Come into the fellowship of the church, and welcome. Answer the call of the Spirit of the Lord in your heart. On the first note of the first stanza, come, and welcome, while we stand and while we sing.
Dr. W. A. Criswell
Romans 3:10, 12, 22
A. Stole – garment of distinction; translated “distinction” or “difference”
1. There is no such thing as a garment of distinction in the presence of God
B. To us, men differ in every way
1. Judas Iscariot vs. the rich young ruler(Mark 10:21)
2. To us, sin is big or little; to God, all sin damns(Luke 12:48)II. Definition of sin in the Bible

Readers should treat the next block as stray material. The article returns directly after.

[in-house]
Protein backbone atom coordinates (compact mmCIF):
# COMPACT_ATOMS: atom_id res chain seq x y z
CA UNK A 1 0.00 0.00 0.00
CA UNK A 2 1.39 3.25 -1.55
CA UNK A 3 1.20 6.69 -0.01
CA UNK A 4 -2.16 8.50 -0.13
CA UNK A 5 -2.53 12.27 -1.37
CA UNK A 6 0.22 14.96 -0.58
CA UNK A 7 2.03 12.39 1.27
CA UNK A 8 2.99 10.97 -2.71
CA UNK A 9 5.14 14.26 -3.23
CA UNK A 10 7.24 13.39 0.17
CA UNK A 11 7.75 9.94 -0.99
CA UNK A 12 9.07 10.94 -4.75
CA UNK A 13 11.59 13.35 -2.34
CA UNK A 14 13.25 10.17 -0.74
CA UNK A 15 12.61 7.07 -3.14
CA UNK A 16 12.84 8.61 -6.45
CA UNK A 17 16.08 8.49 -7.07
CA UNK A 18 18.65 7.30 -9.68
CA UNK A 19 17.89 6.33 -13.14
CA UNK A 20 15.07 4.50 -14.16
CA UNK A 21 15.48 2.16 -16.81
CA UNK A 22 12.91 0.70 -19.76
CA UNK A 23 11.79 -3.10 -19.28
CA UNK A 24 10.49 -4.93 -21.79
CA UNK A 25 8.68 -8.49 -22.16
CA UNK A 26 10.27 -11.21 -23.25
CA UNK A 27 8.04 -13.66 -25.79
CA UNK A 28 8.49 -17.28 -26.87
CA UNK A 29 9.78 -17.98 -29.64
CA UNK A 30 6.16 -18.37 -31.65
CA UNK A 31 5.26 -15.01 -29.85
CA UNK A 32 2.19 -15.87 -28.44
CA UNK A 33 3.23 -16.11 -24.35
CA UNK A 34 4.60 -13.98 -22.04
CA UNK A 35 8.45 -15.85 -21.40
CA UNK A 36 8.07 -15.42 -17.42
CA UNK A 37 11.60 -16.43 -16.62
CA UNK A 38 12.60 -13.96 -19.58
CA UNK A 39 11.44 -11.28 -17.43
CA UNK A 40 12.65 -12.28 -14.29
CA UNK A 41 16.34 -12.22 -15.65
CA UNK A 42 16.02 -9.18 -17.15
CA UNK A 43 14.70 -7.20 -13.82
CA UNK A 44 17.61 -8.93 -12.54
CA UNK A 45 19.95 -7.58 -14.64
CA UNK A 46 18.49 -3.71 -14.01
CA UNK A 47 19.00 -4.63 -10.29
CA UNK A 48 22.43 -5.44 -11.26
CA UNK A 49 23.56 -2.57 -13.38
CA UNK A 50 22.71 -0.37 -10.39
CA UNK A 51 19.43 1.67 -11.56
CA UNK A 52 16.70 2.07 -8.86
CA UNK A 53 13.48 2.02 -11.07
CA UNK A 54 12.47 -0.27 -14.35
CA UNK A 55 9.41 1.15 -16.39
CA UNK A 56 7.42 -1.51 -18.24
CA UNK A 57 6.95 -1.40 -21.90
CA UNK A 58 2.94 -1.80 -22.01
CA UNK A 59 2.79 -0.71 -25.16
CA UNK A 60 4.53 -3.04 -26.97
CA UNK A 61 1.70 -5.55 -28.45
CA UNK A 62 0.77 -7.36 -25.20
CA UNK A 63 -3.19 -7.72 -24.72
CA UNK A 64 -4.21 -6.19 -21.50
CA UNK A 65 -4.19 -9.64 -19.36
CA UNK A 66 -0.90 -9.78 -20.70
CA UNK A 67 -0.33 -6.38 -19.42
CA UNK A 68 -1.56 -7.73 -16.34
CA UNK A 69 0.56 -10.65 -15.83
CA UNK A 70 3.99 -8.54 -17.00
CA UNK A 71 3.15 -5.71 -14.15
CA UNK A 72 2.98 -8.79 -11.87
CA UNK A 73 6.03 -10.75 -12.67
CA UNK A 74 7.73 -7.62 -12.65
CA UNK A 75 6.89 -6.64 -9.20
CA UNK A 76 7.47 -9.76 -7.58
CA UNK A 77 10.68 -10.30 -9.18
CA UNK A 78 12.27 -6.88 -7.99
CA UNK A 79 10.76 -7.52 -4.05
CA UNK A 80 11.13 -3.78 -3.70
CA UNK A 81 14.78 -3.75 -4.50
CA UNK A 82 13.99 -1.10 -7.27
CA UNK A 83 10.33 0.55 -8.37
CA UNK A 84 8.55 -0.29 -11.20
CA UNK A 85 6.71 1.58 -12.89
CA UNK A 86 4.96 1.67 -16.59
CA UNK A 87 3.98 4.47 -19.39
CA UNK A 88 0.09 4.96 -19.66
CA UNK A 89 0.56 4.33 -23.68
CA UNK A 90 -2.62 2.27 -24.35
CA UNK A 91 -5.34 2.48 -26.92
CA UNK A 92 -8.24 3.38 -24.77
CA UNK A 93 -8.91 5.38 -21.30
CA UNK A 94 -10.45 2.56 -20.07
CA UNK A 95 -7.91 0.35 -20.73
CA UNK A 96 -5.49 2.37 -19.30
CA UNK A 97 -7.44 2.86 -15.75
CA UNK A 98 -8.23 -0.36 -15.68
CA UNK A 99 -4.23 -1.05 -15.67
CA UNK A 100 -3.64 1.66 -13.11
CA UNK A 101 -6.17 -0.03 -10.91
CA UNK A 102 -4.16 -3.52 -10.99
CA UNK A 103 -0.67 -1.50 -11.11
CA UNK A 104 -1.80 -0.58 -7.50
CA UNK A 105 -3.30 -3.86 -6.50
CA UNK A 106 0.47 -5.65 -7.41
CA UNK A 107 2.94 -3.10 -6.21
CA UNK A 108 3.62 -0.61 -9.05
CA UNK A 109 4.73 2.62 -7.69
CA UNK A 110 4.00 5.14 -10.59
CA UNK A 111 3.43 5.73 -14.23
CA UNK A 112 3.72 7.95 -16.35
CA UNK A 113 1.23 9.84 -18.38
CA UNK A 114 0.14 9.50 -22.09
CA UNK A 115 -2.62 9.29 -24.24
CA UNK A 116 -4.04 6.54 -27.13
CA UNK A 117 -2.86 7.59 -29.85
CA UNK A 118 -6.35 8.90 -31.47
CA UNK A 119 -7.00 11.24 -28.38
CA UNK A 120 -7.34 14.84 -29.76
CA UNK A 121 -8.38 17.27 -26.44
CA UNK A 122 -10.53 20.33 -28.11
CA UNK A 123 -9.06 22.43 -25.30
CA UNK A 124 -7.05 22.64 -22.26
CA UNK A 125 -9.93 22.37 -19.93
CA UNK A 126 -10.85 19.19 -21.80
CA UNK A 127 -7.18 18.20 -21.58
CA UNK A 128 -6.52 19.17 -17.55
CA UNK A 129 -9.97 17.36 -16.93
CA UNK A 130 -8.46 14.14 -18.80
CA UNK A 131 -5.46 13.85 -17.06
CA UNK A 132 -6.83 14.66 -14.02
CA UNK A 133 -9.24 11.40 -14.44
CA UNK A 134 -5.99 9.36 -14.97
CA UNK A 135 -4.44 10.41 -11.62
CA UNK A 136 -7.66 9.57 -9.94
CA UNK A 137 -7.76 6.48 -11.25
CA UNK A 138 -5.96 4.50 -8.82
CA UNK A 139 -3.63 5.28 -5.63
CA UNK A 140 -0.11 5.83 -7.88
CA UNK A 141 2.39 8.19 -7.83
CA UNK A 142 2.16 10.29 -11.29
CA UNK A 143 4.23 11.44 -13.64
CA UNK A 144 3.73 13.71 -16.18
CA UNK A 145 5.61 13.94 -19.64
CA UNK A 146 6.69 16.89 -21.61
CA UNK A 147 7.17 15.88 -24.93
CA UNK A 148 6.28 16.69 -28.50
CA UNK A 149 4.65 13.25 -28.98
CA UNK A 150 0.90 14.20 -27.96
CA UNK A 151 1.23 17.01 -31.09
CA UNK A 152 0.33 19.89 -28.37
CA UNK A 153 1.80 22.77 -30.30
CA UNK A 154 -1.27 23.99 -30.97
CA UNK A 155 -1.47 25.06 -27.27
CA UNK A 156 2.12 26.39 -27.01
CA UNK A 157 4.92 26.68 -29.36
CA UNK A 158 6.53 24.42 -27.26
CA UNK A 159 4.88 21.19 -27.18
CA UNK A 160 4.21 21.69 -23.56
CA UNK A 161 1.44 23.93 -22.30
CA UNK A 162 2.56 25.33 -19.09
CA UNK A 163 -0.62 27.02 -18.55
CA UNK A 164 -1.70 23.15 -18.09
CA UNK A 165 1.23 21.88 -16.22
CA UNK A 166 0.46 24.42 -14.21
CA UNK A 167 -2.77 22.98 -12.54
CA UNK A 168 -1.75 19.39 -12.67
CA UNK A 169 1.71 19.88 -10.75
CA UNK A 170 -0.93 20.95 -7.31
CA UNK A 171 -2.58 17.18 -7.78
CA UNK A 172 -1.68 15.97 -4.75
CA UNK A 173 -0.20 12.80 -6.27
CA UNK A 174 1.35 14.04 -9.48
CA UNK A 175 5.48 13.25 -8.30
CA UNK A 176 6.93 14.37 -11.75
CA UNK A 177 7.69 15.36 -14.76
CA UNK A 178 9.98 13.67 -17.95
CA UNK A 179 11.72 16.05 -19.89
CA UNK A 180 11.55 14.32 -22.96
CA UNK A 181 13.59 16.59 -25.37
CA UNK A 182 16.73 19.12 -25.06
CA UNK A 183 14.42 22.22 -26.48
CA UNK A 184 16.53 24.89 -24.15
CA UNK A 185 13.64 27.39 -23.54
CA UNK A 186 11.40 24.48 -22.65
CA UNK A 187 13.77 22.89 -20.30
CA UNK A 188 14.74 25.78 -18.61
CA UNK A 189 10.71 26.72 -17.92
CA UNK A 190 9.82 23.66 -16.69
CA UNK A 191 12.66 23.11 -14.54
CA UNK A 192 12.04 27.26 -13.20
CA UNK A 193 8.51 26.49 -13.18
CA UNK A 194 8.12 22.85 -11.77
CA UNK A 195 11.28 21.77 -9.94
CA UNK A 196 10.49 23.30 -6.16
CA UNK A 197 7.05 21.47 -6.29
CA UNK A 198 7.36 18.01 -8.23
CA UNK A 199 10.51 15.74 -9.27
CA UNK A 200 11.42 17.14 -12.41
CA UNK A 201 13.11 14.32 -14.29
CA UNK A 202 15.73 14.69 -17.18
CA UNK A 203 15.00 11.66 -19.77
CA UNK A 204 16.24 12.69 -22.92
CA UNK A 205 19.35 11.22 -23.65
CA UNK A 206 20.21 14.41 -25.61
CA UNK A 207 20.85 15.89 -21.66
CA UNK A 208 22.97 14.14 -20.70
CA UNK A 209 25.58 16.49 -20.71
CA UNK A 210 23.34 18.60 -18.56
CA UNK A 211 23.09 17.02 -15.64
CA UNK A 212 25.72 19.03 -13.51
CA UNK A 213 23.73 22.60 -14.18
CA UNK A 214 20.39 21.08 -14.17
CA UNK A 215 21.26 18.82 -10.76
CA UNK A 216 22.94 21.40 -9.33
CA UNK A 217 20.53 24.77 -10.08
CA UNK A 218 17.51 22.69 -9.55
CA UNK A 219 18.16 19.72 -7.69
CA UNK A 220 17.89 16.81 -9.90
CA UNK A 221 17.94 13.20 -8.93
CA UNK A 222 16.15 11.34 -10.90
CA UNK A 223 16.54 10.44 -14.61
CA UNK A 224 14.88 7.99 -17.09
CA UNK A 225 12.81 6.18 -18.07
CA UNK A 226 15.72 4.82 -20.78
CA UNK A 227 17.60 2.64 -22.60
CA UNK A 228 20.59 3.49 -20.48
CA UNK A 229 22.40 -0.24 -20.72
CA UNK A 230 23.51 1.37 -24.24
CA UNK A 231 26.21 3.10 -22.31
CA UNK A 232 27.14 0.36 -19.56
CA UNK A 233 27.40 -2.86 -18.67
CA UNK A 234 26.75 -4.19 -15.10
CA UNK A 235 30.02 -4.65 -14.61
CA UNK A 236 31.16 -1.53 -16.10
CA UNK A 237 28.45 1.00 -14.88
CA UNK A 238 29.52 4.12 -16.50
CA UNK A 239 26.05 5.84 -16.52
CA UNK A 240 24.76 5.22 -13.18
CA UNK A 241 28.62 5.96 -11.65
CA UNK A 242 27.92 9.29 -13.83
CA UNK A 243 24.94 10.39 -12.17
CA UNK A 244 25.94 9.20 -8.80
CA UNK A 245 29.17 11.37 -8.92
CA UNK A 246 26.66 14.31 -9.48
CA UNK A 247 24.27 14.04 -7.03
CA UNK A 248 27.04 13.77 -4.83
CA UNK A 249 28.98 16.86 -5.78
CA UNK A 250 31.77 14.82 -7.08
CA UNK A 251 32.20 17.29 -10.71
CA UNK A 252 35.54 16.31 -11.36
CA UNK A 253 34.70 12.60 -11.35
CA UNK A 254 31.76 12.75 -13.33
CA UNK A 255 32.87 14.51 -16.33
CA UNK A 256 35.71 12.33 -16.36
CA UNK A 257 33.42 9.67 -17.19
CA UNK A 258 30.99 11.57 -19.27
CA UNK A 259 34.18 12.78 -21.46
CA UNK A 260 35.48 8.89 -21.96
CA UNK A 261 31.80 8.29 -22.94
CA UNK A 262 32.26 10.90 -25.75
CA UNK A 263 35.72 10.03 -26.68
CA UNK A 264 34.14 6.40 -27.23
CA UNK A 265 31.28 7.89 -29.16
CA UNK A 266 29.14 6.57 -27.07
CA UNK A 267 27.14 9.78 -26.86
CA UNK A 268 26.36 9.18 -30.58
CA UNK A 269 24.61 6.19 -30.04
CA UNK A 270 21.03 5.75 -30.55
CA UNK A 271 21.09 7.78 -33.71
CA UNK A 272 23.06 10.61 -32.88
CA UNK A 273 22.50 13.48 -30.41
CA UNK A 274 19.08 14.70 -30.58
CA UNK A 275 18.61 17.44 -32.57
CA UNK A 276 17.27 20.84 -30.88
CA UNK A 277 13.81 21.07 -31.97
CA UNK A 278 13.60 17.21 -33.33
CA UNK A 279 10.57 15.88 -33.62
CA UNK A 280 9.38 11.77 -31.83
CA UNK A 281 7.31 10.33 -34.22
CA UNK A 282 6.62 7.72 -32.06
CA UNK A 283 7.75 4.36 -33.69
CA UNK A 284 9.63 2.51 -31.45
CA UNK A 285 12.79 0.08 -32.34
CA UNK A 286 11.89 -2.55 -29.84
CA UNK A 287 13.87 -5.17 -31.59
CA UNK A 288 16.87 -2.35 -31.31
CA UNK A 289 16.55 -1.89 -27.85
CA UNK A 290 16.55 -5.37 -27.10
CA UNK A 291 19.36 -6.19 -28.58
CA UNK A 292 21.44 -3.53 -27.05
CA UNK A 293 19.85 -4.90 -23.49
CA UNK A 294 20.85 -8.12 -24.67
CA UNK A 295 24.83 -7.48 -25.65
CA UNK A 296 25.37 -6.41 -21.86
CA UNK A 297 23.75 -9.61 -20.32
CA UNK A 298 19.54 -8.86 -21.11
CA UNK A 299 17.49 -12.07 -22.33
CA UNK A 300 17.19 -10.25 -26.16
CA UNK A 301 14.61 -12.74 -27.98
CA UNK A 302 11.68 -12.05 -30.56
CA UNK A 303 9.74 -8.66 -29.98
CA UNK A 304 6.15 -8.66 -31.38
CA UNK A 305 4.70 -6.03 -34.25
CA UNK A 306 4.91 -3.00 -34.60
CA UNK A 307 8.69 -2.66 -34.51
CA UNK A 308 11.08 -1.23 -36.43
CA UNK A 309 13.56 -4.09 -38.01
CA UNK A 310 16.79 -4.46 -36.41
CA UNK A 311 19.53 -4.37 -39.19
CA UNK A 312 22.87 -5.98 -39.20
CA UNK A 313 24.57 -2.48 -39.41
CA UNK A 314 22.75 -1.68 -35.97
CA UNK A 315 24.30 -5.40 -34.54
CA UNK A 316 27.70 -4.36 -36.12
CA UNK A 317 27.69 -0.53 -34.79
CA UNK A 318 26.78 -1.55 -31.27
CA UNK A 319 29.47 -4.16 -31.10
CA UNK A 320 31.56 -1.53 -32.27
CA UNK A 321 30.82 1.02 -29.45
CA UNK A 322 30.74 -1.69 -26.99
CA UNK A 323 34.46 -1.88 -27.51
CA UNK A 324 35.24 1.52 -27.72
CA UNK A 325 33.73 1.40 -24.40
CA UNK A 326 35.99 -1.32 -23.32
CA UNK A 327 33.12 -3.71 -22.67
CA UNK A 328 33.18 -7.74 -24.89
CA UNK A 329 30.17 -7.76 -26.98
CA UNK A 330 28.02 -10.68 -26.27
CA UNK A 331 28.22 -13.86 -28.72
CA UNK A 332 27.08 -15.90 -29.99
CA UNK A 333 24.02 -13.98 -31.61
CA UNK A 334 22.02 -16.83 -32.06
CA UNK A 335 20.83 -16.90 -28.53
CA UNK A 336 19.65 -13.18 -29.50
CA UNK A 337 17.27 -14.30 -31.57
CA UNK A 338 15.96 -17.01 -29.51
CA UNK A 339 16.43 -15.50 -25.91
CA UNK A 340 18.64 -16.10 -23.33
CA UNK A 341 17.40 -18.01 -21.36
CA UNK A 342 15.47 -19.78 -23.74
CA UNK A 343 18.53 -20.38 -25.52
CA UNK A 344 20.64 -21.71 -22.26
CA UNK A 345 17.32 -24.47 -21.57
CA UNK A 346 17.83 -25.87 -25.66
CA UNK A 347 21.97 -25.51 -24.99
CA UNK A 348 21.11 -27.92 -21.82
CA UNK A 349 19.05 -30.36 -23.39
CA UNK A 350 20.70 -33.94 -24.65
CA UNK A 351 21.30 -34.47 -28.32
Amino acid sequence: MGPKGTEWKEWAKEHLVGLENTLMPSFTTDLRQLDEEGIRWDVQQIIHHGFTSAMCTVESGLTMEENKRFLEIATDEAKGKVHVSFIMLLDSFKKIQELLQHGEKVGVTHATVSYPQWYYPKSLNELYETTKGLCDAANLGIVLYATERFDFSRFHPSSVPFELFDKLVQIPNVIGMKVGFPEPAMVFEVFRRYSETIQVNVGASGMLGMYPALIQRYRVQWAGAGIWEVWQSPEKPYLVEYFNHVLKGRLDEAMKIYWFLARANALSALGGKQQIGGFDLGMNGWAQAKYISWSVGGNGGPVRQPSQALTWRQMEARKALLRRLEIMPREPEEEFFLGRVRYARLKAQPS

A. There are two kinds of sin
1. Commission – transgression of the law(1 John 3:4)
2. Omission – knowing to do good and not doing it (James 4:17)
a. Explosion in East Texas school was caused by a faulty gas line that was not reported by a school employee
B. It is both when we are lost(John 3:36)III. The origin of sin
A. Before the Garden of Eden
1. At the gate of the garden was a sinister being(Genesis 3:1)
B. Satan, an “anointed cherub”, first of angelic orders, beautiful beyond compare – his pride led him to challenge authority and throne of God Himself(Isaiah 14, Ezekiel 28)IV. Who commits sin?
A. First chapters of Romans a presentation of the sinful nature of all humanity(Romans 3:22, Ecclesiastes 7:20)
B. Not a picture of an ancient extinct race, but this is every generation – present day humanity included
1. Every policeman, court, jail, penitentiary, death row are avowals that we are sinful people
2. Most tragic avowal of the lack of distinction among us is the cemetery